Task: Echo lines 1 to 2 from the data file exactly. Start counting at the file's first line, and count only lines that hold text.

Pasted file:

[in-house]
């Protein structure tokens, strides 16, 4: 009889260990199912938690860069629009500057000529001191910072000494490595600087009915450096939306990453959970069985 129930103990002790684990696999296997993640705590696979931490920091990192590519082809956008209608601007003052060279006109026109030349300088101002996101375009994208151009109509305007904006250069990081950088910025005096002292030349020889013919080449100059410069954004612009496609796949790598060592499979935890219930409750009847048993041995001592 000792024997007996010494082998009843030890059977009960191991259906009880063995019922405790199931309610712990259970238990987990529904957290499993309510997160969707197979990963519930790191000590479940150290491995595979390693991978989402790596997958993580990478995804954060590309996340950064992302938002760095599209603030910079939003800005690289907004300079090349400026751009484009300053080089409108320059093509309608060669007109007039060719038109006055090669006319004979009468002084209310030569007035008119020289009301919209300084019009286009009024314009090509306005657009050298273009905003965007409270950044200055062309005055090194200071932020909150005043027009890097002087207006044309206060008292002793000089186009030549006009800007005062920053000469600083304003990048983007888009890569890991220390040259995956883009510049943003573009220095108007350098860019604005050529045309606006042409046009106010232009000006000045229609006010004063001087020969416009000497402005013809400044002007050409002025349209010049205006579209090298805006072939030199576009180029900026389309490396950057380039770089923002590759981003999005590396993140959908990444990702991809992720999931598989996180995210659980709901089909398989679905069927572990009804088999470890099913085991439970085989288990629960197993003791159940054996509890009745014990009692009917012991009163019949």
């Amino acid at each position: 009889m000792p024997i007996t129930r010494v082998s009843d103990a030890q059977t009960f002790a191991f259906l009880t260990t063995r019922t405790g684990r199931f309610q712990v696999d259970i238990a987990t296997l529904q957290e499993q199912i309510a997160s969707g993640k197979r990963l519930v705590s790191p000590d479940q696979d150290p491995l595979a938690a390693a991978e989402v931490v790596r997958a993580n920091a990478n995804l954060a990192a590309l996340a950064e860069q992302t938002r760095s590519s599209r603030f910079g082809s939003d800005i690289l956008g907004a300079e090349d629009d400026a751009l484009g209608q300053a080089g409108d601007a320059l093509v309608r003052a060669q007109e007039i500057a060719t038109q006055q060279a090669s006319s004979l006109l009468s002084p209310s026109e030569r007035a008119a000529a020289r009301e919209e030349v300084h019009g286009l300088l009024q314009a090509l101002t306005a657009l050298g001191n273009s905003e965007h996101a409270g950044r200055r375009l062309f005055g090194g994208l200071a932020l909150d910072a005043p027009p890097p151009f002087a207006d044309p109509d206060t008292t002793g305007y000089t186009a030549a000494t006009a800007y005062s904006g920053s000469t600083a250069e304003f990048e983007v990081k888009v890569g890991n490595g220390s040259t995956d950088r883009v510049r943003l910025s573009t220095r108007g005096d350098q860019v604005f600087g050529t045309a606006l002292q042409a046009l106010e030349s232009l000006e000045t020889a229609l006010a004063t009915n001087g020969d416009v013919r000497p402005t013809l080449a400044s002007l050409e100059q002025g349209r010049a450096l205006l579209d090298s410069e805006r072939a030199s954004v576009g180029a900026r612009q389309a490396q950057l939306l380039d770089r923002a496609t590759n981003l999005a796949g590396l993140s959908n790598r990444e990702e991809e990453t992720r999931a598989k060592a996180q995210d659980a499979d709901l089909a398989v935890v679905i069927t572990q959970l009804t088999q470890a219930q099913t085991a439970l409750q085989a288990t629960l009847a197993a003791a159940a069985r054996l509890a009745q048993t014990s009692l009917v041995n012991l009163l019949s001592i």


[in-house]
């Protein structure tokens, strides 16, 4: 009889260990199912938690860069629009500057000529001191910072000494490595600087009915450096939306990453959970069985 129930103990002790684990696999296997993640705590696979931490920091990192590519082809956008209608601007003052060279006109026109030349300088101002996101375009994208151009109509305007904006250069990081950088910025005096002292030349020889013919080449100059410069954004612009496609796949790598060592499979935890219930409750009847048993041995001592 000792024997007996010494082998009843030890059977009960191991259906009880063995019922405790199931309610712990259970238990987990529904957290499993309510997160969707197979990963519930790191000590479940150290491995595979390693991978989402790596997958993580990478995804954060590309996340950064992302938002760095599209603030910079939003800005690289907004300079090349400026751009484009300053080089409108320059093509309608060669007109007039060719038109006055090669006319004979009468002084209310030569007035008119020289009301919209300084019009286009009024314009090509306005657009050298273009905003965007409270950044200055062309005055090194200071932020909150005043027009890097002087207006044309206060008292002793000089186009030549006009800007005062920053000469600083304003990048983007888009890569890991220390040259995956883009510049943003573009220095108007350098860019604005050529045309606006042409046009106010232009000006000045229609006010004063001087020969416009000497402005013809400044002007050409002025349209010049205006579209090298805006072939030199576009180029900026389309490396950057380039770089923002590759981003999005590396993140959908990444990702991809992720999931598989996180995210659980709901089909398989679905069927572990009804088999470890099913085991439970085989288990629960197993003791159940054996509890009745014990009692009917012991009163019949």